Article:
Summer is celebrated for many things, among them the amazingly plump and colorful fruits and vegetables that grace our tables this time of year. Not everyone is aware of the hard work that goes on behind the scenes before that fresh abundance is delivered to grocery stores and farmers markets. In celebration of June as National Fresh Fruit and Vegetable Month, Piedmont Technical College (PTC) gives a nod to those who devote their life’s work to agriculture. For those who aspire to work in agriculture or horticulture, the PTC School of Agriculture has programs to support that goal.
During a time when technology drives our economy, you may be surprised to learn that one of South Carolina’s oldest industries – agribusiness – is also one of its fastest-growing. And you also might be surprised at the number of farmers who drive their tractors with a laptop by their side.
“Precision agriculture is really getting to be big,” says Roger Estridge, diversified agriculture instructor at PTC. “Think about how much we use smartphones and computers.”
South Carolina agribusiness – farming, forestry, horticulture and related businesses – has grown by 23 percent over the past decade, according to the S.C. Department of Commerce. Its annual statewide economic impact is estimated at more than $41 million, and it accounts for approximately 98,000 direct jobs, including approximately 2,000 created in 2017.
“Sometimes we kind of take that for granted,” says Rusty Denning, interim dean for engineering and industrial technologies at Piedmont Tech. “You see the fields, but you don’t see the technology and businesses behind them.”
The Piedmont Technical College School of Agriculture offers certificate and associate degree programs in diversified agriculture and horticulture. The certificate and degree programs in diversified agriculture are based at the Saluda County Campus, while the horticulture landscape management certificate and horticulture technology degree are offered in Greenwood. All feature hybrid courses, where students view lectures online but come to campus for labs.
The basic diversified agriculture certificate provides students with technical knowledge of everything from animal science to welding.
“It can help you get any kind of entry-level job,” Estridge says.
It can also lead to the associate degree program, which, in turn, can lead to the job market or a bachelor’s degree at a four-year college.
The horticulture landscape management certificate takes two semesters to complete, while the associate degree takes five.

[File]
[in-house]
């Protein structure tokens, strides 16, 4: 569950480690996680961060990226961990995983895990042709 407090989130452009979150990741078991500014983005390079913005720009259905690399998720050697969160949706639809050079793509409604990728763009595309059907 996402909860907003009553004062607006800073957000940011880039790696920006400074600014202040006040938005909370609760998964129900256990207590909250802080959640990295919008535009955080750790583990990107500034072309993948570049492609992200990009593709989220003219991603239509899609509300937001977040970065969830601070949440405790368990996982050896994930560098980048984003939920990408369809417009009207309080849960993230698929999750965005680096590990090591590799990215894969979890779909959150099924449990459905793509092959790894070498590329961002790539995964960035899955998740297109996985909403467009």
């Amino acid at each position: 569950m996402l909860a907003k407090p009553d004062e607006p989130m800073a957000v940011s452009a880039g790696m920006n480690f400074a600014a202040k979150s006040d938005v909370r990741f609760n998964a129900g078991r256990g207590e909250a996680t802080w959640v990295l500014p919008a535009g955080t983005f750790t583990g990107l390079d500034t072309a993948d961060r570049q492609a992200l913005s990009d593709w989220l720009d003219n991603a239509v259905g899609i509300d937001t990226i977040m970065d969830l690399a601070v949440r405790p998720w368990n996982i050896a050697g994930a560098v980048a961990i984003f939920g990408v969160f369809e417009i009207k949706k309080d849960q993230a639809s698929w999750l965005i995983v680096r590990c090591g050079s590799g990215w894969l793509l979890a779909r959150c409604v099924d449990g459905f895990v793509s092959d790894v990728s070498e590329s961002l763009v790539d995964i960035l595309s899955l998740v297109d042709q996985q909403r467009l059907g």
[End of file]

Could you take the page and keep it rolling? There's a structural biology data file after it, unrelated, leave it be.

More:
Horticulture associate degree graduates can earn $25,000-$35,000 per year right out of school, according to Daniel Greenwell, PTC horticulture program director. Nationally, the median annual salary for an agricultural worker is $22,540, according to the Bureau of Labor Statistics. In South Carolina, the median annual salary for farmworkers or laborers is $26,050, according to the U.S. Department of Labor, while supervisors can earn more than twice that amount.
“A turfgrass superintendent’s job can pay six figures,” says Greenwell.
The carefully landscaped grounds at Wyatt Farms in Greenwood include a retail garden shop and nursery, an art studio, and a landscape design and installation firm, all surrounded by 30 acres of forest.
“We’re going through a hiring phase right now,” says Wyatt Thompson, who owns the business with his wife, Bess. “The past four to five years have seen a lot of growth as far as our industry and our company.”
“We want to bring on industrious and hard-working people,” Thompson says. The Piedmont Tech students he’s interacted with “are seeking a lot of knowledge and trying to soak it up. It’s good to see that hunger.”
Technical knowledge has become a big part of agribusiness. Estridge describes a farm with high-tech chores such as flying a drone across distant fields to gather data.
“You’ve got to have people who are able to read all of that,” he says. And once the data is crunched, farmers use smartphone apps to regulate things such as fertilizer and irrigation.
Piedmont Tech taps into the latest trends by maintaining advisory boards comprised of South Carolina agribusiness leaders for both agriculture and horticulture.
“Our students in agriculture and horticulture can feel comfortable knowing they’ll be up to date on the knowledge and skills that local employers are looking for,” Denning says